We can take this moment to point out another parallel. Just as Westmoreland could never give a coherent explanation of why the Vietnam war should be fought, but took it for granted and kept demanding ever more troops, so these admirals and generals today also offer no cogent rationale for the GWOT or for any of its theaters, beyond parroting neocon boilerplate. We’re of course not talking about something like WWII, where the point of the war was obvious to almost everyone, and it had to be fought to the bitter end regardless because it was total war. One would think that mercenary wars of choice, being fought for no obvious reason, and certainly no existential reason, call for explanations. But instead calling for escalation is simply what officer cadres in a professional military fighting mercenary wars do. It’s ingrained; it’s careerist; it’s inertial.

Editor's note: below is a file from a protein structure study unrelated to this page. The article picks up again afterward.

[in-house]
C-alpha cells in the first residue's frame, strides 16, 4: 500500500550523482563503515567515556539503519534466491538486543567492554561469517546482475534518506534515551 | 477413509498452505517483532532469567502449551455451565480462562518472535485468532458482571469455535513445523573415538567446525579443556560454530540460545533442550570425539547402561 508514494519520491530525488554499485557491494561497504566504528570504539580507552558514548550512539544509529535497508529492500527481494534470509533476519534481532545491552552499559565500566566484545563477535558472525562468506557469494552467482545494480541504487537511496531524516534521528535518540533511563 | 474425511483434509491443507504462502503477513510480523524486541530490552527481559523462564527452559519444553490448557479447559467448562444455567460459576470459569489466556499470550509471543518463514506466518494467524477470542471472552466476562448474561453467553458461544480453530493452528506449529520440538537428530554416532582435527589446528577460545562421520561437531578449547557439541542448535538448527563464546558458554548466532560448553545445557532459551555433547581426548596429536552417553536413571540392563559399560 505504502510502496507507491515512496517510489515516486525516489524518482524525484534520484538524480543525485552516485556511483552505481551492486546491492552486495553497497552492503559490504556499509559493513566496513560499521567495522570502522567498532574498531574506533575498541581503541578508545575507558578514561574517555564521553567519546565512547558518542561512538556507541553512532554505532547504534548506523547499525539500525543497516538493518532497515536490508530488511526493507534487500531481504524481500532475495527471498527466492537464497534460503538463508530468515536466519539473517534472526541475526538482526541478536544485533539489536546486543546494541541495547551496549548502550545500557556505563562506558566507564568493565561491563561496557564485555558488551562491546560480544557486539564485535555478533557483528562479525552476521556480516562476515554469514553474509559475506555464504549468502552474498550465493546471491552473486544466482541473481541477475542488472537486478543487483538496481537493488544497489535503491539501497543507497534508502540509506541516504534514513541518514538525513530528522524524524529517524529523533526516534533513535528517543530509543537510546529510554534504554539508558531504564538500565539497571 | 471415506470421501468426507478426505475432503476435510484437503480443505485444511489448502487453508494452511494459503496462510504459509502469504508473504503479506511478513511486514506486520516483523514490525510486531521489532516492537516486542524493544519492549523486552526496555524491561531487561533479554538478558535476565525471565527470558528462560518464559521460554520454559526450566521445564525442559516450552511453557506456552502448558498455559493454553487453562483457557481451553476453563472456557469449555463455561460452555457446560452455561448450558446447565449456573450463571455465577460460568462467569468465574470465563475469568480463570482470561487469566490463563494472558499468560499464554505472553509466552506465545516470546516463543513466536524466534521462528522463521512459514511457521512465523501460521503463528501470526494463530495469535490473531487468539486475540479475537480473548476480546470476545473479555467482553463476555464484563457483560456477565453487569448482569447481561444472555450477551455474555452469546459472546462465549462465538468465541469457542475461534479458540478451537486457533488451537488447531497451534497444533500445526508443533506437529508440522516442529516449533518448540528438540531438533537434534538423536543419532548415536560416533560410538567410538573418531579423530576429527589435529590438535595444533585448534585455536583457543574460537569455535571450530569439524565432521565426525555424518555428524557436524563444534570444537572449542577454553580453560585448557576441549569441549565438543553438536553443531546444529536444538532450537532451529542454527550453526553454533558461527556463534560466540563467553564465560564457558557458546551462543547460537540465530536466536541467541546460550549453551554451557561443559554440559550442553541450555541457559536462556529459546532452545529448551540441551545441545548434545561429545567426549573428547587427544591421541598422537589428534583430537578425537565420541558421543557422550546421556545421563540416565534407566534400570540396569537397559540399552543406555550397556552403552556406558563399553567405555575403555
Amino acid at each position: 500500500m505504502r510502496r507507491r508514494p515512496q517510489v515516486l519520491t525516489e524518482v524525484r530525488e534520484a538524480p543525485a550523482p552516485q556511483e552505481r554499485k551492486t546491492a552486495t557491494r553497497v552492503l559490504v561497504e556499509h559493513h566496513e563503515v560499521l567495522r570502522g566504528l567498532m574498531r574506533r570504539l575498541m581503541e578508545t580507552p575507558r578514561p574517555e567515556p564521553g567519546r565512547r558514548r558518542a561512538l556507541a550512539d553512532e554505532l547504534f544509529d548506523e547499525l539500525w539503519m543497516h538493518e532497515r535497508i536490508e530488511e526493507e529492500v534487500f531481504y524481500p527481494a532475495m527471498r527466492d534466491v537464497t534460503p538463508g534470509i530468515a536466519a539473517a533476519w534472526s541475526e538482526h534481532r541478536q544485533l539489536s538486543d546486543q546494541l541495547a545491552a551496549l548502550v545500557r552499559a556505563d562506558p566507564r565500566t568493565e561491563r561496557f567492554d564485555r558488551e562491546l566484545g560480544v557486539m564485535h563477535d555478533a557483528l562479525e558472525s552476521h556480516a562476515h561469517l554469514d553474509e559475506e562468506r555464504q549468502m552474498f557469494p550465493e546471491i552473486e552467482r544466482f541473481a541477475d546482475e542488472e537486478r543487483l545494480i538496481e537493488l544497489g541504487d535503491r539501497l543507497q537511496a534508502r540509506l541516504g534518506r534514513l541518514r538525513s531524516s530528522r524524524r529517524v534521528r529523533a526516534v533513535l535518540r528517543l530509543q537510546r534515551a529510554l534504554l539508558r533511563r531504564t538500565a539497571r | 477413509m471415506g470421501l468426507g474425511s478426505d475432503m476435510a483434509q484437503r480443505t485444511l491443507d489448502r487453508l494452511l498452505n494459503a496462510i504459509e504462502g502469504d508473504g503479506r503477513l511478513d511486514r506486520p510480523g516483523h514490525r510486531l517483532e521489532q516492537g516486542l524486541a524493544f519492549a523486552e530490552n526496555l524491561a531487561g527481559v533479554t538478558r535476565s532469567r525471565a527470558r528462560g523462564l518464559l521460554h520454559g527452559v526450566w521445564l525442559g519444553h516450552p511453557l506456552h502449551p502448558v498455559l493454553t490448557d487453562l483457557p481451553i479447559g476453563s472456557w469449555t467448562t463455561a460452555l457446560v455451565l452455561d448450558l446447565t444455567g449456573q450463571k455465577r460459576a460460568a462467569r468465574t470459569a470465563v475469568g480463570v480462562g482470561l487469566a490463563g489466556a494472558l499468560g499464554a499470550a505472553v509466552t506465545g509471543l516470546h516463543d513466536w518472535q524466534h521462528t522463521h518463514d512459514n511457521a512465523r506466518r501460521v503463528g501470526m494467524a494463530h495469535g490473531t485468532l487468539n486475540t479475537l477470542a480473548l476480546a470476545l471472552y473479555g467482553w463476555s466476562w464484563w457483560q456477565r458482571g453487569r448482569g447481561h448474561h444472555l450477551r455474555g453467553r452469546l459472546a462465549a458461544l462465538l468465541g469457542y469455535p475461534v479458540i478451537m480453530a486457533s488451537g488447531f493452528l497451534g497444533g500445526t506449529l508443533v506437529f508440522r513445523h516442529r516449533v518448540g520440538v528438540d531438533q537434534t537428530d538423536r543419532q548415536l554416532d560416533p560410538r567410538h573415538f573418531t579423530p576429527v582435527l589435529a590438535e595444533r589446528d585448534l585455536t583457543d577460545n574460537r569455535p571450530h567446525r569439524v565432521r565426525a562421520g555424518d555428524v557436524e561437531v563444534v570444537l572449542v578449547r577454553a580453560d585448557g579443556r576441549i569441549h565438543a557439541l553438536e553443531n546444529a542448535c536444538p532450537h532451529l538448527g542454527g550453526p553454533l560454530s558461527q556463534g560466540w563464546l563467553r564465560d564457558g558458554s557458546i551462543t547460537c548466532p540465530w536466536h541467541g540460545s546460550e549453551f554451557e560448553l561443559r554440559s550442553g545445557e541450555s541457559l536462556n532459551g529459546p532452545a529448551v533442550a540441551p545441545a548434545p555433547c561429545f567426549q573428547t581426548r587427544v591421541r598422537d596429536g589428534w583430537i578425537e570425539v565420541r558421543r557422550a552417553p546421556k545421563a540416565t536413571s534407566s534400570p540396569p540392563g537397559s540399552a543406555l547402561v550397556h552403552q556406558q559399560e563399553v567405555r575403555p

So when we turn to those neocons and their MSM megaphone, what reasons do we hear? Pretty much the same reheated Vietnam leftovers. Just as aggressive global Communism had to be fought everywhere or it would triumph everywhere, so now Islamofascism is the hydra who will keep sprouting heads if you don’t chop off the existing ones. It’s the Domino theory redux. Just as victory in Vietnam would set off a chain reaction sending communism on a triumphal progress through Laos, Cambodia, Thailand, Malaysia, Indonesia, and so on until we’d have to “fight them in San Francisco”, as LBJ put it in a report to Kennedy while still VP, so if a fundamentalist regime can triumph in Afghanistan, down will go Pakistan, Yemen, and from there the rest of the Mideast and Central Asia, until we ended up fighting them in San Fran and other American cities.